Set Light
Also known as three-point lighting.
The characters are at times lighted for dimensional interest and artistic shading.

A character is provided with a key light, back light, and at times a fill light.

Key light: generally a hard light that indicates the principle source and angle of illumination and is the most intense light in the scene.

Back light: falls on the head and shoulders of the character; comes from the back at a 45 degree angle; serves to add dimension to the scene by separating the actor from the background.

Fill light: a softer light than the others; adds general illumination to the scene and reduces harsh shadows
Actor Light
High Key Lighting
A scene has bright, general illumination.
It is typically used for comedies, musicals, and standard dramatic situations where dialogue and action are the critical concerns of the scene or film.
Soft light
is evenly diffused, non-focused light that washes over a scene.

Color is one of the central factors in determining the tone of a film.

Tone: one’s responses to a particular motion picture as a result of various stimuli which are contained within the film. It could be ironic, comic, serious, playful, brooding, cheerful, light-hearted, somber, and so forth. The tone can be consistent or may shift constantly.
The Wizard of Oz uses a Technicolor scheme full of primary reds and yellows to suggest a fantasy world much different than that of Kansas.
In Schindler’s List Steven Spielberg disrupts a horrific story in black and white with the glimpse of a child’s red coat.
Many Science Fiction and Horror films use blue tones. Ex: Underworld
Are the colors realistic? If not, why not?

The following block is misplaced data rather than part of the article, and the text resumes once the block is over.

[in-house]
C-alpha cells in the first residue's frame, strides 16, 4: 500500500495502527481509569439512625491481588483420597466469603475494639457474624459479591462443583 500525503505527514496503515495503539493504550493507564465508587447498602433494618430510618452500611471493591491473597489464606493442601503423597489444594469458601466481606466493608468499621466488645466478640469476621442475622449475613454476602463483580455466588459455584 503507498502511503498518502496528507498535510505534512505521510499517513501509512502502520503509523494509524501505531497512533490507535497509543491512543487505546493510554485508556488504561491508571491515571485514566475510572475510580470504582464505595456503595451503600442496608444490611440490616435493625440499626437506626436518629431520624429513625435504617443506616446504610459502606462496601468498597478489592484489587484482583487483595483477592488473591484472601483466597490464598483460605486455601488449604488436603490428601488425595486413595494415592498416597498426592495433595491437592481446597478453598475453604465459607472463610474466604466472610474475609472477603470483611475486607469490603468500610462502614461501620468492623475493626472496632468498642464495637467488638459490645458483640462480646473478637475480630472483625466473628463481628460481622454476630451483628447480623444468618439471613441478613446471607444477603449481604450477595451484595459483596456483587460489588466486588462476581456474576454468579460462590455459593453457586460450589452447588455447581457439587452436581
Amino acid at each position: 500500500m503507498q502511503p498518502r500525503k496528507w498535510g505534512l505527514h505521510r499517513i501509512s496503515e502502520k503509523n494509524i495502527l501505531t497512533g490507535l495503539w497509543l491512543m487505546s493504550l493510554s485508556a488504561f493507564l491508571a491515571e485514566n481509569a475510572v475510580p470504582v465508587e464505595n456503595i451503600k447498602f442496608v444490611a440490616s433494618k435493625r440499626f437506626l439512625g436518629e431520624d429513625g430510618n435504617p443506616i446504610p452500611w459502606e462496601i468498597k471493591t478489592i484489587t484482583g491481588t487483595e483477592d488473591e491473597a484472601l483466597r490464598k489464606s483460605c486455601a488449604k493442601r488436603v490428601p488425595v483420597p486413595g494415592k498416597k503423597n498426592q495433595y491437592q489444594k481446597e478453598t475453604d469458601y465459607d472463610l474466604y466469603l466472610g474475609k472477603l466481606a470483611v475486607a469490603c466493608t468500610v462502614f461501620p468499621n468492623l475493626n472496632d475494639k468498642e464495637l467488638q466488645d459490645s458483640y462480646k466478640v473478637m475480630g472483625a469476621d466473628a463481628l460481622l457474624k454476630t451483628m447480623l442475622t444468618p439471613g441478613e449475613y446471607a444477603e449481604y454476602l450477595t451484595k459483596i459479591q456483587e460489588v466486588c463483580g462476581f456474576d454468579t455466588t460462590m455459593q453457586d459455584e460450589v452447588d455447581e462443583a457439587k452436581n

Is there a pattern in the way a film uses a particular color or group of colors?

Does the film use colors symbolically?

If the movie is in black and white, how does it add to it, especially if color could have been used?

How do the colors and tones relate to the theme of the film?
The location or the construction of a location where the scene is filmed.

They may suggest historical realism, such as in Flags of Our Fathers; provide images of a characters mind; describe the central theme of the film; or become as complex and important as the story or characters themselves, like in The Truman Show when the main character discovers his life is a television show and that he lives and works on a TV set.

In analyzing the setting and sets you need to do more than just describe them. You should seek to discover its significance in relation to the major themes of the film or to other aspects of the film (such as its historical period).
This will help explain why the setting and the way it is constructed is important.
Setting and Sets
Acting style, or how an actor plays a part, differs from film to film and from one decade to the next.

Some actors might be chosen because they have no acting experience.

Compare this to the mannered style of an actress like Maggie Smith, whose notion of a realistic performance includes a great deal of studied artifice.

Acting can, at times, make or break a film.
The clothes characters wear.

They vary along a spectrum from realistic dress to extravagant costumes; they can even provide the writer with the key to a character’s identity.
Why do characters look the way they do?

Do their costumes suggest how they view themselves or how they wish to be viewed by others?

Does a character change clothing to become “different people”? Do those changes tell you anything about the personality or the society?

Is there a special feature of a costume that helps you analyze the character?
Diegetic and Non-diegetic
Diegetic sounds - characters can hear

Non-diegetic sounds - characters cannot hear
Responses to Sound
High pitch sounds cause tension, suspense

Low-pitch sounds emphasize dignity or solemnity; also can suggest anxiety or mystery

We have similar responses to the ranges of volume and tempo within films
Low Key Lighting
Less general illumination of the scene, heavier shadows, and a more atmospheric quality to the scene.
Typically used to add atmosphere to dramas and suspense stories where visual underscoring of mood is a critical consideration.

Often this is used with
Hard light,
a focused, highly directed light that will produce intense shadows as it strikes objects or characters in a scene.
Soundtracks: tone and emotional appeal
Defining moments and characters: